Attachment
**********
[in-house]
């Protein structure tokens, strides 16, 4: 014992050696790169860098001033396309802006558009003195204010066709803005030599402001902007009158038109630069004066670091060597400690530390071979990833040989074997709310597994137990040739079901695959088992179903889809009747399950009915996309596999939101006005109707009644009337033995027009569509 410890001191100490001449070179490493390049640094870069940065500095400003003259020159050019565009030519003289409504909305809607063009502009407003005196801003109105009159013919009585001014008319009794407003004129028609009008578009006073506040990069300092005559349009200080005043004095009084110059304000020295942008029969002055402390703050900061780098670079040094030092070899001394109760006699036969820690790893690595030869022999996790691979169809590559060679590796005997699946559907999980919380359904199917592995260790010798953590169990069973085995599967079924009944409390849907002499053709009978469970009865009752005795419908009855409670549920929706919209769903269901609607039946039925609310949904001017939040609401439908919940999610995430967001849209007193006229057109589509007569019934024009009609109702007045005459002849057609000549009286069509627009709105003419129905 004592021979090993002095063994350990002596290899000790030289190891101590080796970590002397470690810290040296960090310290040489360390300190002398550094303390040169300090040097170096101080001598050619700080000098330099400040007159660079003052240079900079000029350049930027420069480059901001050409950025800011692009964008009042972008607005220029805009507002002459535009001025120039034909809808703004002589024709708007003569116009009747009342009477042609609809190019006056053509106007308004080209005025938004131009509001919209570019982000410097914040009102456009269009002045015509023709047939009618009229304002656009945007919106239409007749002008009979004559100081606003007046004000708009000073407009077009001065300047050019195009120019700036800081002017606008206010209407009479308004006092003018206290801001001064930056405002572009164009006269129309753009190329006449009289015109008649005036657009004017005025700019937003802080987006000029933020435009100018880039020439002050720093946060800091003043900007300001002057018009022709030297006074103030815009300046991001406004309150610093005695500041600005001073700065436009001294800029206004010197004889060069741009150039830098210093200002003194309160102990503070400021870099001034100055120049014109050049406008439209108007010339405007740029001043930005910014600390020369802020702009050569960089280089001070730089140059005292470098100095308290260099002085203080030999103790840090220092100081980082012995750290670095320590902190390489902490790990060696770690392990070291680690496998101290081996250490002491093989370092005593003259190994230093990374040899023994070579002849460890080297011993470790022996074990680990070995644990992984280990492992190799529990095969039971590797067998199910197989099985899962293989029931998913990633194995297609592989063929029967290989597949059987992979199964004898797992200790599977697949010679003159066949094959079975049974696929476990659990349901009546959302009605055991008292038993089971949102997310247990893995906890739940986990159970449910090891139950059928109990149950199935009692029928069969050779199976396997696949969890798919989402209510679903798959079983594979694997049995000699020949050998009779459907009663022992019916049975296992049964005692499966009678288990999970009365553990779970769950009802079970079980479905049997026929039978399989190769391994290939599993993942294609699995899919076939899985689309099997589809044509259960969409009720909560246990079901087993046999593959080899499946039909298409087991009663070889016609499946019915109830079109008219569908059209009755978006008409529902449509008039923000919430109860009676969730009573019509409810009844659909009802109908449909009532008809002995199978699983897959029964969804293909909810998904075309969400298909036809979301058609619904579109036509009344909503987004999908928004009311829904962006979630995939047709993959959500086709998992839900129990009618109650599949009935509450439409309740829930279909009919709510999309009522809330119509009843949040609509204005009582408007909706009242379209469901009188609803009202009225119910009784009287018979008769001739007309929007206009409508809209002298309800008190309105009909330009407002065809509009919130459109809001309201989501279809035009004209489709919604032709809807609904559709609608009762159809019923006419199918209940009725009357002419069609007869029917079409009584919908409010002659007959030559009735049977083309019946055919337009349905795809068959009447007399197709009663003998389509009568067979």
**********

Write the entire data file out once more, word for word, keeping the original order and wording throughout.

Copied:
[in-house]
């Protein structure tokens, strides 16, 4: 014992050696790169860098001033396309802006558009003195204010066709803005030599402001902007009158038109630069004066670091060597400690530390071979990833040989074997709310597994137990040739079901695959088992179903889809009747399950009915996309596999939101006005109707009644009337033995027009569509 410890001191100490001449070179490493390049640094870069940065500095400003003259020159050019565009030519003289409504909305809607063009502009407003005196801003109105009159013919009585001014008319009794407003004129028609009008578009006073506040990069300092005559349009200080005043004095009084110059304000020295942008029969002055402390703050900061780098670079040094030092070899001394109760006699036969820690790893690595030869022999996790691979169809590559060679590796005997699946559907999980919380359904199917592995260790010798953590169990069973085995599967079924009944409390849907002499053709009978469970009865009752005795419908009855409670549920929706919209769903269901609607039946039925609310949904001017939040609401439908919940999610995430967001849209007193006229057109589509007569019934024009009609109702007045005459002849057609000549009286069509627009709105003419129905 004592021979090993002095063994350990002596290899000790030289190891101590080796970590002397470690810290040296960090310290040489360390300190002398550094303390040169300090040097170096101080001598050619700080000098330099400040007159660079003052240079900079000029350049930027420069480059901001050409950025800011692009964008009042972008607005220029805009507002002459535009001025120039034909809808703004002589024709708007003569116009009747009342009477042609609809190019006056053509106007308004080209005025938004131009509001919209570019982000410097914040009102456009269009002045015509023709047939009618009229304002656009945007919106239409007749002008009979004559100081606003007046004000708009000073407009077009001065300047050019195009120019700036800081002017606008206010209407009479308004006092003018206290801001001064930056405002572009164009006269129309753009190329006449009289015109008649005036657009004017005025700019937003802080987006000029933020435009100018880039020439002050720093946060800091003043900007300001002057018009022709030297006074103030815009300046991001406004309150610093005695500041600005001073700065436009001294800029206004010197004889060069741009150039830098210093200002003194309160102990503070400021870099001034100055120049014109050049406008439209108007010339405007740029001043930005910014600390020369802020702009050569960089280089001070730089140059005292470098100095308290260099002085203080030999103790840090220092100081980082012995750290670095320590902190390489902490790990060696770690392990070291680690496998101290081996250490002491093989370092005593003259190994230093990374040899023994070579002849460890080297011993470790022996074990680990070995644990992984280990492992190799529990095969039971590797067998199910197989099985899962293989029931998913990633194995297609592989063929029967290989597949059987992979199964004898797992200790599977697949010679003159066949094959079975049974696929476990659990349901009546959302009605055991008292038993089971949102997310247990893995906890739940986990159970449910090891139950059928109990149950199935009692029928069969050779199976396997696949969890798919989402209510679903798959079983594979694997049995000699020949050998009779459907009663022992019916049975296992049964005692499966009678288990999970009365553990779970769950009802079970079980479905049997026929039978399989190769391994290939599993993942294609699995899919076939899985689309099997589809044509259960969409009720909560246990079901087993046999593959080899499946039909298409087991009663070889016609499946019915109830079109008219569908059209009755978006008409529902449509008039923000919430109860009676969730009573019509409810009844659909009802109908449909009532008809002995199978699983897959029964969804293909909810998904075309969400298909036809979301058609619904579109036509009344909503987004999908928004009311829904962006979630995939047709993959959500086709998992839900129990009618109650599949009935509450439409309740829930279909009919709510999309009522809330119509009843949040609509204005009582408007909706009242379209469901009188609803009202009225119910009784009287018979008769001739007309929007206009409508809209002298309800008190309105009909330009407002065809509009919130459109809001309201989501279809035009004209489709919604032709809807609904559709609608009762159809019923006419199918209940009725009357002419069609007869029917079409009584919908409010002659007959030559009735049977083309019946055919337009349905795809068959009447007399197709009663003998389509009568067979």